The Department of Public Service offers ditch piping services to property owners who wish to make aesthetic improvements by filling existing drainage ditches.
The piping of ditches is usually considered an aesthetic improvement to property.
Neighborhoods with Curbing & Piped Drainage Systems
In neighborhoods with curbing and piped drainage systems, the cost for the improvements is incurred by the developer and subsequently passed on to property owners in the price of the developed lots.
Neighborhoods with Open Ditches
In neighborhoods with open ditches, a property owner may elect to improve the property by requesting the city to pipe existing drainage ditches. In this program, the property owner will be responsible for the cost of:
An engineering fee
A per-foot cost for labor and equipment
Property owners should be aware that ditches not only provide an efficient and effective means for the discharge of stormwater but also reduce the level of ground water, provide storage and can reduce pollutants commonly found in stormwater runoff. In some cases, ditch piping can cause adverse effects. In specific instances where this is the case, the piping of ditches is not recommended and may be denied.
Only ditches that are within a publicly maintained right of way or publicly dedicated drainage easement are eligible for piping in this program. Ditches that are located in rights of way maintained by the South Carolina Department of Transportation (SCDOT) require approval from SCDOT prior to alteration or installation of pipe. Ditches that lie solely within the limits of a private parcel and are not part of the public drainage system are not eligible for the ditch piping program.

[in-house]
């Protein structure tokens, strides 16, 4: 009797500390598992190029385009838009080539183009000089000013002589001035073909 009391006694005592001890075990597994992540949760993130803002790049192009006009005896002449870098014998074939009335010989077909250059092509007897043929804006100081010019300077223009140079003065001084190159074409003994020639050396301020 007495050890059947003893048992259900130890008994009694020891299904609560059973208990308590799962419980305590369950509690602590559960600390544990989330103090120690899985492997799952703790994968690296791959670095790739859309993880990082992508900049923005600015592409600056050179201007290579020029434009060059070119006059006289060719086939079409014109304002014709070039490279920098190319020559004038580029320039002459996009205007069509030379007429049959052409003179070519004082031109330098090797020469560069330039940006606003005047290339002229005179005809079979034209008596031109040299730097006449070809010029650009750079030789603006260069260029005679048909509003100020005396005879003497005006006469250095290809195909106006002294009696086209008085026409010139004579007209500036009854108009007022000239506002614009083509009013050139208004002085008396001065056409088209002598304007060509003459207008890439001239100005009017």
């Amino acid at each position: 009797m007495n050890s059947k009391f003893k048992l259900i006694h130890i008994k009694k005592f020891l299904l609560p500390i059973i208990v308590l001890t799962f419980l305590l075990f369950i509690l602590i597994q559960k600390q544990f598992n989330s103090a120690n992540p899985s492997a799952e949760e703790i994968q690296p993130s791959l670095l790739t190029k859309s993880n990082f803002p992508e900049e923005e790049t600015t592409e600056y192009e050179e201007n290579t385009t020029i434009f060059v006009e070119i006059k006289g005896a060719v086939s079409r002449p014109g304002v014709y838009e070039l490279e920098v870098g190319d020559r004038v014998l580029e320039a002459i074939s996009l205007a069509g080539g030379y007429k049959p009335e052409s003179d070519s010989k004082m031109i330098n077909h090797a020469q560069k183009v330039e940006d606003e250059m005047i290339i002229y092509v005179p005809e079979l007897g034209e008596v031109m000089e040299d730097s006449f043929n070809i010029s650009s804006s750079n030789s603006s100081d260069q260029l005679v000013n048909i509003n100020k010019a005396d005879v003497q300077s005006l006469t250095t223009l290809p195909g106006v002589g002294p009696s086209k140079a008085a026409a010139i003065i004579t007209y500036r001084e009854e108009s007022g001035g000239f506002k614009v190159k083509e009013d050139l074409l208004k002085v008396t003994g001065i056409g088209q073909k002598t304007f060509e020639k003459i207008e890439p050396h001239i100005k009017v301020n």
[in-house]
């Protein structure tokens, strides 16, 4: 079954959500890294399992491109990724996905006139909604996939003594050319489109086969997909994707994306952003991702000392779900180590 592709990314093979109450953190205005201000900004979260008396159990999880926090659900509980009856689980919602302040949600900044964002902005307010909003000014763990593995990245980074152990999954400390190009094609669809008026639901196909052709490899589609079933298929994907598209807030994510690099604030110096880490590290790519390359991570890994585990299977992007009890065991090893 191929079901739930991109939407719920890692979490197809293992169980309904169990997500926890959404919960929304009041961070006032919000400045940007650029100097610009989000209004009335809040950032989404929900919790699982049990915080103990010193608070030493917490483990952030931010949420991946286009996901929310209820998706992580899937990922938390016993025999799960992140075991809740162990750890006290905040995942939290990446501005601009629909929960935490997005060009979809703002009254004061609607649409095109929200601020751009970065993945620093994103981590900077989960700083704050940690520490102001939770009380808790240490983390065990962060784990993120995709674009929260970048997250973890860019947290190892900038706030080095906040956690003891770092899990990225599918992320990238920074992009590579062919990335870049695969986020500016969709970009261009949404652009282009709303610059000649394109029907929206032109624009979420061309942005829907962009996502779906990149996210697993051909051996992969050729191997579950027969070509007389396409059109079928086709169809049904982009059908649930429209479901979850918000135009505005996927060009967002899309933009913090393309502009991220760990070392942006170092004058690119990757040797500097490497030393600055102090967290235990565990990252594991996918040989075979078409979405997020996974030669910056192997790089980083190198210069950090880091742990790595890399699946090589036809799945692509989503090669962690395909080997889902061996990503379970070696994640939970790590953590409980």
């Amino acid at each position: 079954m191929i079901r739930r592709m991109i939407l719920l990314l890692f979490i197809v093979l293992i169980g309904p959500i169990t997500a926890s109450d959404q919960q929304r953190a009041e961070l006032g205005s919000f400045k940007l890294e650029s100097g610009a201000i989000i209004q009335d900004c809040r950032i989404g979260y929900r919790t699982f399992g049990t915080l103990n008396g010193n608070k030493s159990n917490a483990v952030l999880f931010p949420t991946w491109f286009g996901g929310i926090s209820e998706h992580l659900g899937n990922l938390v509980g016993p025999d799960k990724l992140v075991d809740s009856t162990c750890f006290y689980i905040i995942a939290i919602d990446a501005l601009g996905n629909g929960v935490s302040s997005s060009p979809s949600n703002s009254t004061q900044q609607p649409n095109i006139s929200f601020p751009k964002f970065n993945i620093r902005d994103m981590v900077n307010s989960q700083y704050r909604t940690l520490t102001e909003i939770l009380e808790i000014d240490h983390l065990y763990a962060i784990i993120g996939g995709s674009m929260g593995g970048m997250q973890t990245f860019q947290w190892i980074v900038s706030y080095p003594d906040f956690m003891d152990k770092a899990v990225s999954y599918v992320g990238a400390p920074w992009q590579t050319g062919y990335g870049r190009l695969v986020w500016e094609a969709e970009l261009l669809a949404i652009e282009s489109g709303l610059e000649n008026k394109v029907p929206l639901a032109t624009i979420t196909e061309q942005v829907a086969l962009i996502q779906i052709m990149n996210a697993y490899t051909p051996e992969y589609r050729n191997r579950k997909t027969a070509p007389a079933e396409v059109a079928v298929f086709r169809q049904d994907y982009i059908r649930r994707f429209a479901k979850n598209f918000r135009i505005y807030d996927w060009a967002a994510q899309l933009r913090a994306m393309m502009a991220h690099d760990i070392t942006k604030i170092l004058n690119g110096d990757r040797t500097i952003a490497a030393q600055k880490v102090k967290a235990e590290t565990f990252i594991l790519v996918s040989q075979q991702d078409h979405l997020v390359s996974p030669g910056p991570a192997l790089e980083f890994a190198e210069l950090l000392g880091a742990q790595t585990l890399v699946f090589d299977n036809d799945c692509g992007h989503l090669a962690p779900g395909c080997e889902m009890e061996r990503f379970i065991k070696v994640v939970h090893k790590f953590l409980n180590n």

Requesting a Ditch Pipe
A property owner may contact the Engineering Division to request that a ditch be piped. The property owner may be requested to complete a piping request form (PDF) to ensure that your request is received and recorded. Then a staff engineer will inspect the property and determine the following:
Confirm that the requested project is in a city maintained right-of-way, an established easement dedicated to and maintained by the city, or a state-maintained right-of-way within the corporate limits of the city. If the requested project is within an SCDOT-maintained right-of-way, the city will contact the SCDOT District Office to determine design requirements for the requested project.
Review the master drainage and floodplain management plan to determine if it is in an area with a history of flood problems to insure that the work will not adversely affect properties within the drainage basin and to incorporate any recommendations of the plan into the design of the pipe system.
Determine the direction of flow for stormwater, the upstream and downstream connections, and determine the size of the pipe required and other boxes, grates, inlets that may be required.
Identify any utilities, trees, and other obstructions that might impact construction of the drainage pipe system.
Prepare a cost estimate and a letter of authorization that will be forwarded to the property owner.
After the property owner receives the cost estimate and the letter of authorization and determines that he wants to proceed with the project, he will return a signed copy of the letter of authorization along with a non-refundable deposit for 10% of the total value of the job. The deposit will be applied to the total cost of the job due when the engineering drawings are complete and prior to construction of the project.
At this point, the staff engineer will order a complete topographic and horizontal survey including property pins, overhead and underground utilities, and surface improvements such as:
Bottom of ditch
Edge of pavements
Top of ditch
The survey will be prepared in a plan and profile format for design of the proposed drainage pipe and sufficient for submission to the SCDOT when required. The design will be completed for the section of ditch to be piped.
Ditches that are within the corporate limits of the City of Charleston, but that are in state maintained rights of way, will require approval by SCDOT. The staff engineer will prepare a permit application and submit it to SCDOT for approval. Every effort will be made by the city to submit an encroachment application that SCDOT will approve. However, the city cannot perform work in the state maintained right of way without SCDOT approval. Property owners are advised that the SCDOT approval process can add 45 days or more to the approval process.